The Mental Capacity Act29th July 2008
Rowan Myron, associate head of research for the Mental Health Foundation, argues that the requirements of the Mental Capacity Act are taking root too slowly on the front line.
Nine months after the Mental Capacity Act came into force, progress is worryingly slow.
Heralded as an important piece of legislation, it is designed to protect everyone's right to make their own decisions whenever possible and clarify good practice for health and social care staff.
Yet every decision, and every person, is different so assessing capacity must be an "ongoing and open-minded process." A consequence is that carers not only need to be clear on how to make those decisions, but also be confident about the new guidelines and their obligations.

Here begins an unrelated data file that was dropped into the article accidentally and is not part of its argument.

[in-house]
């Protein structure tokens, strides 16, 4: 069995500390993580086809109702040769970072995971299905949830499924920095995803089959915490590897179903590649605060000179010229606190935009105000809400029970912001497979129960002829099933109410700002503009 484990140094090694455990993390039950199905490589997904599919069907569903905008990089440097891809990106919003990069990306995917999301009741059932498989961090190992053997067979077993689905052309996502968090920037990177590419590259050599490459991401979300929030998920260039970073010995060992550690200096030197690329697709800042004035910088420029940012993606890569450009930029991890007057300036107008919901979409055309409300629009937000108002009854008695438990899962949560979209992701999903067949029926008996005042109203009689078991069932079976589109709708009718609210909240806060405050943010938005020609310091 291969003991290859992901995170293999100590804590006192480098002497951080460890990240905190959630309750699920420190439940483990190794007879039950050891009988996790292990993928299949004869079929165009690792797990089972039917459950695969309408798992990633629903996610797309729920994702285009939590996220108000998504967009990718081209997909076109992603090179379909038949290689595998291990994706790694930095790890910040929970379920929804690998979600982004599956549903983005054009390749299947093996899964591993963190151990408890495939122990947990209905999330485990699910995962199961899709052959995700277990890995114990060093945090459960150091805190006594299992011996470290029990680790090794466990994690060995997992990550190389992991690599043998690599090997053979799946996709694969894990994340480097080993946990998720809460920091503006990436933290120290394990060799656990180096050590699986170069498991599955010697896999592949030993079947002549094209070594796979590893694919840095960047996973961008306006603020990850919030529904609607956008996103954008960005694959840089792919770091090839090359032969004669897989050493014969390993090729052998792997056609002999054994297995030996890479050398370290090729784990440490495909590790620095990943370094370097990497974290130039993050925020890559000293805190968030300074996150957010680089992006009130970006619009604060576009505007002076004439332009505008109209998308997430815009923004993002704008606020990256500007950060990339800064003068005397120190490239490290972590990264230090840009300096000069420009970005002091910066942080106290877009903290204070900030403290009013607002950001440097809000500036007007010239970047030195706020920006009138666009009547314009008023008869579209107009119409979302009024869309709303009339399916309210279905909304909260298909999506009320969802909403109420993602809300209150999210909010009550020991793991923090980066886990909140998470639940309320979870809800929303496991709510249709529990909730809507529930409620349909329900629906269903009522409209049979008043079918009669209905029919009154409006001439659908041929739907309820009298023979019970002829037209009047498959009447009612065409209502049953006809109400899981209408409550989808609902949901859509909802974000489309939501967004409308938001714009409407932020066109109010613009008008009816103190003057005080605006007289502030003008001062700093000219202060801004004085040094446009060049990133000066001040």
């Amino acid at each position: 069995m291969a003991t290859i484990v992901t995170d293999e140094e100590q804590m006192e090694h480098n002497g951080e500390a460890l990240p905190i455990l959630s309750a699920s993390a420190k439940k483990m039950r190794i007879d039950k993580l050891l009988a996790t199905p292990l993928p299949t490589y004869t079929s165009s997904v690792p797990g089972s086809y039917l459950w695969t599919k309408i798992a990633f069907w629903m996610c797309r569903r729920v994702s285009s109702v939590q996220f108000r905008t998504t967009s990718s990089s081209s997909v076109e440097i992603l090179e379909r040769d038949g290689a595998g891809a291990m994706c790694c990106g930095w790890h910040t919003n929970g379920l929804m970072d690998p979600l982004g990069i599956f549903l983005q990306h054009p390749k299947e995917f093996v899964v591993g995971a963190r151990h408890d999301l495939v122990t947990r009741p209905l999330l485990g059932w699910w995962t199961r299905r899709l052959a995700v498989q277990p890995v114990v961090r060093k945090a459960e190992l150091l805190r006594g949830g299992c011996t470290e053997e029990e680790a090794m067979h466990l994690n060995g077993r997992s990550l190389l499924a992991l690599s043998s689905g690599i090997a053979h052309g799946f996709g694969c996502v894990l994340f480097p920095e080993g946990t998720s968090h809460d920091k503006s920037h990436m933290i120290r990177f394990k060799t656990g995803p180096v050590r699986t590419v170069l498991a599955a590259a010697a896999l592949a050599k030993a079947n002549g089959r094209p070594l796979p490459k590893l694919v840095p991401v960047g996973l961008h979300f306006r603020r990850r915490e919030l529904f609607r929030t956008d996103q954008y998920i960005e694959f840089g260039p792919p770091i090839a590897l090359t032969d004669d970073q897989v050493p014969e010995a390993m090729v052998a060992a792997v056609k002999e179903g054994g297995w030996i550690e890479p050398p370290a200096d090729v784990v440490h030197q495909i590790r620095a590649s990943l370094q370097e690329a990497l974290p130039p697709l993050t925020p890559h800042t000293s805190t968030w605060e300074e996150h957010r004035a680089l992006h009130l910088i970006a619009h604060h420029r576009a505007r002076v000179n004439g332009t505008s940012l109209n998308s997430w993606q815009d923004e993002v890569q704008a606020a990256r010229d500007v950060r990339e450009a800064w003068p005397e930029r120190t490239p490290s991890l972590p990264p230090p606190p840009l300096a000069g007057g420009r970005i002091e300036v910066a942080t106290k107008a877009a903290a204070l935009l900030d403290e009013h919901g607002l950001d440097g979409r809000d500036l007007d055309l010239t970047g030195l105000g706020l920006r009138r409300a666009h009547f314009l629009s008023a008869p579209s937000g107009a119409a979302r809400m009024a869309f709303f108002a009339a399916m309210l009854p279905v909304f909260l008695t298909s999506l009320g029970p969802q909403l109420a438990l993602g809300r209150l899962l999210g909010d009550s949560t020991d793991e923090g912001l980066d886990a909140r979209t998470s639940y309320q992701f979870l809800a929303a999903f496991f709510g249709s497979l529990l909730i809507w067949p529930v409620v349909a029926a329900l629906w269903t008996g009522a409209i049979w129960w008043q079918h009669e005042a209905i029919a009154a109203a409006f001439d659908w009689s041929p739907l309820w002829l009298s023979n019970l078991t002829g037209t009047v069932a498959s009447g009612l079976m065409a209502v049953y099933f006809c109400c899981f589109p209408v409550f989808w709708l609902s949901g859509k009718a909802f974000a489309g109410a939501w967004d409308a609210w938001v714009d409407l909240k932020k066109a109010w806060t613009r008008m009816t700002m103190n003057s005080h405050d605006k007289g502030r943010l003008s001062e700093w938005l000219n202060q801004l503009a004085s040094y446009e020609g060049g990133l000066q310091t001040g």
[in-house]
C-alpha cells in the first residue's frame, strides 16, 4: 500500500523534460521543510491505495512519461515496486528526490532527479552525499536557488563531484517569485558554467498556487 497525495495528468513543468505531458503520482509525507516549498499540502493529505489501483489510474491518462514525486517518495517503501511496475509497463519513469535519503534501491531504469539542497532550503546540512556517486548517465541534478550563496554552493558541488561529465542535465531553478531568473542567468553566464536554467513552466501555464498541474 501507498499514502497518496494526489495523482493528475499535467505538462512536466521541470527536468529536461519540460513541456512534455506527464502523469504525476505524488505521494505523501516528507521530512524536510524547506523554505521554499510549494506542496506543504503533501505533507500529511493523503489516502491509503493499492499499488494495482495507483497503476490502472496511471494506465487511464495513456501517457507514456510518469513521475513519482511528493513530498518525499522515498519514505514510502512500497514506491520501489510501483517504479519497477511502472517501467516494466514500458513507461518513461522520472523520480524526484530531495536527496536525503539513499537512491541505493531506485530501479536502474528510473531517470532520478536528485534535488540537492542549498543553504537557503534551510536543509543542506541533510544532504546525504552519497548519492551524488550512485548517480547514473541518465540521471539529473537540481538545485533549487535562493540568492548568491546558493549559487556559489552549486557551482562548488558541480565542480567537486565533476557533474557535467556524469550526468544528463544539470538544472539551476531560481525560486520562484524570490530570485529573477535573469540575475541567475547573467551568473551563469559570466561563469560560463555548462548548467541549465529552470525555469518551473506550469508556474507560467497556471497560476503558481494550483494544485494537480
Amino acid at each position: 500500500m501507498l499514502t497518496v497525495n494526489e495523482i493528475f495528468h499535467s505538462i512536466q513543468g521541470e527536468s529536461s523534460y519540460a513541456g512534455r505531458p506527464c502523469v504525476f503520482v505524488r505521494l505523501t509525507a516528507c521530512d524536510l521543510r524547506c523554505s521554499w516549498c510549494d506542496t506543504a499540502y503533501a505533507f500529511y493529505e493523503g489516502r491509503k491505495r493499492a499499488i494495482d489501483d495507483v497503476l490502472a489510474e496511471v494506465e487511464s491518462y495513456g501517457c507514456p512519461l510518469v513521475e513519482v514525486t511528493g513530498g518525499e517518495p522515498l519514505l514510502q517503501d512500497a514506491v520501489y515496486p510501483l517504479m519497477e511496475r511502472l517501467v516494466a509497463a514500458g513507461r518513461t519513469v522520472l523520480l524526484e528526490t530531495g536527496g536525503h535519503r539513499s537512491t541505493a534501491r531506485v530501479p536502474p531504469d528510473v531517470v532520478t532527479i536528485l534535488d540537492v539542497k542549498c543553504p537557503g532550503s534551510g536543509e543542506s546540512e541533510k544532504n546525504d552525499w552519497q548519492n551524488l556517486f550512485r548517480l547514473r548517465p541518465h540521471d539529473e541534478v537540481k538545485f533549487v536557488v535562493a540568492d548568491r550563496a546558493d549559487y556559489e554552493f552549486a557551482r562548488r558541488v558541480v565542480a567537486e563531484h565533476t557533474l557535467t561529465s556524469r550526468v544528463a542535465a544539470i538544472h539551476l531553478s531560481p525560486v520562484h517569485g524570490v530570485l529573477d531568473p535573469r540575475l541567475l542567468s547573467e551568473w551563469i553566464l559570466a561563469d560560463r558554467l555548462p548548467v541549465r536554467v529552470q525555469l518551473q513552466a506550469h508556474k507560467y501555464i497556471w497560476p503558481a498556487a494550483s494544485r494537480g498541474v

The Department of Health circular saying that the cultural shift towards this had hardly begun was worrying. It also conceded that only about half those who should have been referred to an independent mental capacity advocate had been.
More significantly, these omissions are breaches of the law.
However, this position is hardly surprising after the Mental Health Foundation and Foundation for People with Learning Disabilities found last year that staff felt under-prepared for the Act.
There are things that can be done: ensuring coherent strategies are in place to communicate guidance and training about the act to frontline staff; an audit of current knowledge and training; and more resources to support services users and carers in making decisions about care.
With so much hard work having gone into the Act it would be a tragedy if it "stalled at the implementation stage."
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Title: The Mental Capacity Act
Author: Mark Nicholls
Article Id: 7718
Date Added: 29th Jul 2008